Parents Rethink Safety In Their Own Backyard
Friday, March 12, 2010
The Poway community celebrates the life of Chelsea King in a special memorial on Saturday. San Diego County is still reeling from the tragic loss of King and Escondido teenager Amber Dubois. The two cases have caused parents to consider the safety of their own children regardless of where they live.
SAN DIEGO The Poway community celebrates the life of Chelsea King in a special memorial on Saturday. San Diego County is still reeling from the tragic loss of King and Escondido teenager Amber Dubois. The two cases have caused parents to consider the safety of their own children regardless of where they live.
A long driveway leads to Becky Sangha's Escondido house. Sangha plays catch with two dogs on her spacious front lawn. She can see the Palomar Mountains from here.
Two weeks ago she was hiking near Lake Hodges with her five year old daughter. She heard something in the bushes that she thought was a deer. Out walked a man she later realized was James Gardener. Three hours later he was arrested as a suspect in King's disappearance.
"I can't believe we can come so close to being with these people and he could have lived in a great community that was just next doors to ours,” Sangha lamented.
Escondido is known for its big stucco houses and cul-de-sac neighborhoods nestled in rugged terrain. Its common to see kids riding their bikes or jogging. Sangha says families feel a sense of security here.
“A lot of people who live in Escondido and some of these North County cities have never even been to San Diego. So I think there is a feeling of it being different, being more isolated from the big city and therefore somehow safer.”
Sangha says that perception of safety allows for some children to experience a greater sense of freedom and independence.
“I see that here in Escondido when I’m driving around. I see some small children by themselves walking to and from somewhere. I have often thought I wouldn’t do that as a parent.”
That is generally not the case in Southeast San Diego, an inner-city area about 30 miles south of Escondido. The area has one of the largest concentrations of gangs in the county. It also has a lot of high risk and serious sex offenders because its cheap to live there.
“We have parents that deal with dangers everyday,” says Tasha Williamson who lives and works in Southeast San Diego. She’s the mother of two teenage boys, a daughter and a three-week-old son whom she cradles in her arms. She says gang shootings and sexual assaults are realities.
“Because its an inner city and there is a more dense population, everyone is more close together, they are more alert about crime,” Williamson said. “(Parents) know that crime exists here, they know that children get molested, raped, abducted and shot because we hear it, we see it, they live it.”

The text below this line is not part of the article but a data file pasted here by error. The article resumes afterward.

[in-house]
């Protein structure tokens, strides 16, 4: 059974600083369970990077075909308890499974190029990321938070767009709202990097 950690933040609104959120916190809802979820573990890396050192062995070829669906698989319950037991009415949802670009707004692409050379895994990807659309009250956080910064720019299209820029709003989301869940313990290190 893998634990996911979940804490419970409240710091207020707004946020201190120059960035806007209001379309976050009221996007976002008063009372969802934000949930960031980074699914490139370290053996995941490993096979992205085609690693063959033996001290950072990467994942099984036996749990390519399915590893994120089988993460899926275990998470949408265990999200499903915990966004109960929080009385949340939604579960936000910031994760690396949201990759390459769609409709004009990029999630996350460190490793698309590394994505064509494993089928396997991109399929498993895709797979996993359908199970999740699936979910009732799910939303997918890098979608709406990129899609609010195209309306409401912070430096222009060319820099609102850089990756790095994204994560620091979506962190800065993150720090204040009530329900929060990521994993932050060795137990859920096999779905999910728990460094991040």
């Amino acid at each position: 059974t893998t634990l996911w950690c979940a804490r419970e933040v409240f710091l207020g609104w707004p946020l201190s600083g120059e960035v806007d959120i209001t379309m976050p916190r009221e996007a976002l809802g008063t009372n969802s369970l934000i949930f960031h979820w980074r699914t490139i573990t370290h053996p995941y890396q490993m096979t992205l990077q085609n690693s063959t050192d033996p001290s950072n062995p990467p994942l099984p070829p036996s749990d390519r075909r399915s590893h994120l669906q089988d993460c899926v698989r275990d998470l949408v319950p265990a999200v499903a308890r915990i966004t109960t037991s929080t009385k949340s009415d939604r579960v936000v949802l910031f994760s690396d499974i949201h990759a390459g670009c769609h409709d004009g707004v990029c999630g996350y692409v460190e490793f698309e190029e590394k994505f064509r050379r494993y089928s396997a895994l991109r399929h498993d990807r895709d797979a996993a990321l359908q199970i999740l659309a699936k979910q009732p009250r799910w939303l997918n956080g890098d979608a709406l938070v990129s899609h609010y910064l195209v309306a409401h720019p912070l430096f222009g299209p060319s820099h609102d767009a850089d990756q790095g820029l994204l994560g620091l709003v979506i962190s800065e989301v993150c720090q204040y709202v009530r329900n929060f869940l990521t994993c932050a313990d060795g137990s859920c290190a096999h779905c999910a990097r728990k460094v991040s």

And Williamson says parents have an unspoken rule to look out for other kids and they're not afraid to have graphic conversations.
“And I tell my kids, even though this may sound harsh, do not allow someone take you to a second location. I'd rather them kill you where you are then to take you somewhere and torture you. So for me I teach my children to fight for your life, where you are.”
Harry Shelton is the principal of Morse High School in Southeast. He patrols his campus as hundreds of teenagers take their lunch break. Shelton says kids know how to maneuver around dangers.
“They know to work in groups, walk together, you never really see them alone,” Shelton said. “So (young people) have certain physical cues like streaking cars, sounds, noises, people. They go from point A and point B. They don't linger.”
Community efforts to create safe pathways for students as they walk to and from Southeast schools have resulted in fewer abductions, gang shootings and fights. That reflects an overall trend in San Diego where violent crimes such as rape and murder are also down.
Michael Brunker works with young people at the Jackie Robinson YMCA in Southeast San Diego. He says the falling crime statistics might be comforting for some families. But he says parents everywhere should always be on guard.
“There has never been a more important time for parents to hug their children to get close to them to really sit down and talk about this as opposed to acting like it just isn't happening or it happened in Poway or Escondido or another part of San Diego,” Brunker said.
He adds that's because you never know when violent crimes might affect you or your family or your community. And he says its cases like Chelsea King and Amber Dubois that bring that attention home.
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